Edmonton

RCMP investigation into Amber Tuccaro's disappearance 'deficient,' report says

Amber Tuccaro’s family say the results of an independent federal review confirm what they have said about the RCMP investigation from the outset.

20-year-old woman from Mikisew Cree First Nation was last seen in Nisku on Aug. 18, 2010

Paul and Vivian Tuccaro address a new conference on Wednesday, as they reveal the findings of a report looking into the RCMP's handling of Amber Tuccaro's disappearance. (Peter Evans/CBC)

The family of murdered woman Amber Tuccaro says an independent federal review confirms what they having been saying from the outset about the RCMP investigation.

"What should've been done wasn't done," her brother, Paul Tuccaro, said Wednesday.

The 20-year-old woman from the Mikisew Cree First Nation was last seen in Nisku on Aug. 18, 2010, a day after flying into Edmonton from Fort McMurray with her infant son.

Her remains were found on a farmer's field in rural Leduc County two years later. Tuccaro's murder remains unsolved.

Paul Tuccaro read select passages of the 120-page report at a news conference with Amber's mother Vivian Tuccaro by his side.

The commission found that the investigation by Leduc RCMP was "deficient, in that various members were either not properly trained or did not adhere to their training, and that various members did not comply with various policies, procedures and guidelines."

In particular, the decision to remove Amber's name from the missing persons list soon after she vanished was deemed "erroneous," leading to a month-long delay in the investigation.

"Approximately one month passed without any effort being made at the detachment level to investigate Ms. Tuccaro's disappearance," the report says.

Amber Tuccaro went missing in 2010. Her body was found two years later in a farmer's field near Leduc, Alta.

It took four months for RCMP to interview Vivian Tuccaro about the disappearance of her daughter, which the commission found was "unreasonable and unexplained."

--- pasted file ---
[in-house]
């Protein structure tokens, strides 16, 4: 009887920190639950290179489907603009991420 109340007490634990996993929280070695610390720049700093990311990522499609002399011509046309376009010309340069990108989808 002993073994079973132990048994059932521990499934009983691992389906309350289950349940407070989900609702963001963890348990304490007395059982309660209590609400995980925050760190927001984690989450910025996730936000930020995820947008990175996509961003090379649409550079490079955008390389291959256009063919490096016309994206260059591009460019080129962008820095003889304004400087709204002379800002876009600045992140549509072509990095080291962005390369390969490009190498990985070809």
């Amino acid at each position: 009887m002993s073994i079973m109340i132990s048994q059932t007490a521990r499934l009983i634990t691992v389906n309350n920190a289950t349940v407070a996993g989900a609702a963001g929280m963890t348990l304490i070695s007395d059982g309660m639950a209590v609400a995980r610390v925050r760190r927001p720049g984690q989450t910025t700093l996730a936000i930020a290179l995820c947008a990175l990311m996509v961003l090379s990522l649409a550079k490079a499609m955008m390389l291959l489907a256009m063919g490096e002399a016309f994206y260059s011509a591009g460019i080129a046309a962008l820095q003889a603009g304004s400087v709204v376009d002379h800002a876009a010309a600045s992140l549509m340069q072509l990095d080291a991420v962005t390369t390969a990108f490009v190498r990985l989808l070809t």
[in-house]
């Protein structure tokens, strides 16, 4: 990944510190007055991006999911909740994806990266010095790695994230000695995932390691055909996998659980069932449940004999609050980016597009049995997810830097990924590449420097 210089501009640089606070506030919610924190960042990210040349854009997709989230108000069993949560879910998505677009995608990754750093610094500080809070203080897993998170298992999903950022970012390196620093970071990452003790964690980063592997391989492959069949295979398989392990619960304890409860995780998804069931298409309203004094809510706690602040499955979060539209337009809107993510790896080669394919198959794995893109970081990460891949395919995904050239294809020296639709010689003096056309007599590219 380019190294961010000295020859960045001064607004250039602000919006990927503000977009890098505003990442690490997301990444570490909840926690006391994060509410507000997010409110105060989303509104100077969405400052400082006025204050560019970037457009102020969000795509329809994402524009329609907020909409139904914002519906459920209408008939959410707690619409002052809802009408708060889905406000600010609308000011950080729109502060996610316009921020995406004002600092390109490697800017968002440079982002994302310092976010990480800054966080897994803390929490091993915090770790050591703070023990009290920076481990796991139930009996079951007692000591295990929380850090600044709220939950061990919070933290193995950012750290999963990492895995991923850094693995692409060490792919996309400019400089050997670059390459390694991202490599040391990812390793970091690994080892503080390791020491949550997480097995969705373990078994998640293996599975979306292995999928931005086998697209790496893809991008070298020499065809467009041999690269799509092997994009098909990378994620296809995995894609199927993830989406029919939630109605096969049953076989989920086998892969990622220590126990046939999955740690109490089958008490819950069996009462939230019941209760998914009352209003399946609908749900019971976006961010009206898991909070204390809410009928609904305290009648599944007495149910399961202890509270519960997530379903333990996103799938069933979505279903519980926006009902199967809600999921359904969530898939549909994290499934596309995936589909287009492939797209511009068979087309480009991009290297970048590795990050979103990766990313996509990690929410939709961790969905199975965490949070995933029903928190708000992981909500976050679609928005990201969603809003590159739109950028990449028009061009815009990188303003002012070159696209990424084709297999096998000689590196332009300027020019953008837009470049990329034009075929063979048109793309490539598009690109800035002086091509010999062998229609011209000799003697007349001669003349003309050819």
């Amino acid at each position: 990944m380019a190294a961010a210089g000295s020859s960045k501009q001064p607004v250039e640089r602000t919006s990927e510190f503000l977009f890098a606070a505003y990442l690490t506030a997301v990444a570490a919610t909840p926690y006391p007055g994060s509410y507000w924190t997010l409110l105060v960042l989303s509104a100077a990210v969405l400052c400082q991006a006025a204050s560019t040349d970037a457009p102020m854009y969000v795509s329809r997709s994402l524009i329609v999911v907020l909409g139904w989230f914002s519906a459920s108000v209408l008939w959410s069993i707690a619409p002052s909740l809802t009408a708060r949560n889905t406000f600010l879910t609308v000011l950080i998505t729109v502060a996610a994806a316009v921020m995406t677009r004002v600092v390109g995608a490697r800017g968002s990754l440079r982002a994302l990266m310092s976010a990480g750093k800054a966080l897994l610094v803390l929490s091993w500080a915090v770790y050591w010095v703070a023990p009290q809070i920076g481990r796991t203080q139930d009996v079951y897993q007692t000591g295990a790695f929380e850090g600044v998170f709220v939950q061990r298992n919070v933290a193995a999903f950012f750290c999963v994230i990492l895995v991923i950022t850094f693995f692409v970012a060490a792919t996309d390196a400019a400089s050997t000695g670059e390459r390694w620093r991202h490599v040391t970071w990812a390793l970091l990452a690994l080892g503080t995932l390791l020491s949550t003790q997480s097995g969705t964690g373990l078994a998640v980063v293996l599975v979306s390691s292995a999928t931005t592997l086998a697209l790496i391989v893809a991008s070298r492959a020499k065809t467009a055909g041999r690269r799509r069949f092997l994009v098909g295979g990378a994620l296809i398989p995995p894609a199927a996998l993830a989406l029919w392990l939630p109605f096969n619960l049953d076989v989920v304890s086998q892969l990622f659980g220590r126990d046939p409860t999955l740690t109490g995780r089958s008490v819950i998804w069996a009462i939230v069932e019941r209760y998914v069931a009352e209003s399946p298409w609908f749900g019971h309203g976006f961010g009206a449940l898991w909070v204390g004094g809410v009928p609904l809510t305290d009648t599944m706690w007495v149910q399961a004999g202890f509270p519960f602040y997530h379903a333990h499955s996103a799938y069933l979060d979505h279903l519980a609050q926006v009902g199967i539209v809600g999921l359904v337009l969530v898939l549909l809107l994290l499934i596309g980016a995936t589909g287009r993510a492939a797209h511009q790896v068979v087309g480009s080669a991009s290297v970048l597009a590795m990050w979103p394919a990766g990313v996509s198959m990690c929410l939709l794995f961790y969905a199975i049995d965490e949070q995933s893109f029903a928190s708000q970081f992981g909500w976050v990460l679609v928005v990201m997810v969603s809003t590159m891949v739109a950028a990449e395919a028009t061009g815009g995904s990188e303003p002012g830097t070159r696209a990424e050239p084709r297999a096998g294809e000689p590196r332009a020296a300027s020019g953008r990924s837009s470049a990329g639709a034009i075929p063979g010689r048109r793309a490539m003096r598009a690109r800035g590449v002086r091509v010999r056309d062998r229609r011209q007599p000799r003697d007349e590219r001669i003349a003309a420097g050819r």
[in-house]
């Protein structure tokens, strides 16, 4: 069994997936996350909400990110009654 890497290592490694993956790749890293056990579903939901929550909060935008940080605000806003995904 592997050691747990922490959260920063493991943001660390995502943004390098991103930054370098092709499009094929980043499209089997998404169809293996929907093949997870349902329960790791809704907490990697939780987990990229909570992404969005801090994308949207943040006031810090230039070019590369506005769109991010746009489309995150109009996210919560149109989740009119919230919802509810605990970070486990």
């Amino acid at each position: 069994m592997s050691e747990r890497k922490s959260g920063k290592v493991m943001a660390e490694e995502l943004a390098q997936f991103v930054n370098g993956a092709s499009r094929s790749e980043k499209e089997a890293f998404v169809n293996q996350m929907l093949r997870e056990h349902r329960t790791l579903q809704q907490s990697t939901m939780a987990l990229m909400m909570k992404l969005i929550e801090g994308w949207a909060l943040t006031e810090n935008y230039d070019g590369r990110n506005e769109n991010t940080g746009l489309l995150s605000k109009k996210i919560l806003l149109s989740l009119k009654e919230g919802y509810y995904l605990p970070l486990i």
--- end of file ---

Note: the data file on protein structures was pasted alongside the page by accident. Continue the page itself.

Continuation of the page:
"Had practices been followed we would not be here today and maybe my sister would be back at home taking her son to school," Paul Tuccaro said.

A review of the investigation reports also found the contact information of potential witnesses was not always recorded by RCMP.

The review was completed by the Civilian Review and Complaints Commission for the RCMP, an independent federal agency. The family declined to release the report in its entirety, though may revisit that decision.

Vivian Tuccaro said the decision to release parts of a review of the RCMP investigation into her daughter's disappearance was motivated by a desire to help other families going through similar circumstances. (Peter Evans/CBC)

Vivian Tuccaro saw the report for the first time earlier this month — more than four years after filing the initial complaint. 

Vivian said she released details of the report in an effort to help other families of missing and murdered Indigenous people.

"We want the families to know that we're here and if we can help in any way, they can get a hold of us," she said.

"The biggest thing here is not to give up."

But until the person who killed their daughter is found, the family said there is no justice for Amber.

"To the dirty bastard who's out there, we're not going away and we'll keep searching until you're caught," Vivian said.

The investigation was taken over by the RCMP's KARE unit after Amber's remains were found. The unit investigates unsolved homicides and cases of vulnerable missing persons.

John Ferguson, Alberta RCMP acting commanding officer, read a prepared statement at the news conference on behalf of commissioner Brenda Lucki.

The commissioner vowed to implement the recommendations and thanked the family for speaking up about the injustices they've experienced.

"The RCMP understands the urgency and importance of missing person cases. We must learn from our mistakes and continue to move forward with new policies and procedures," the statement read.

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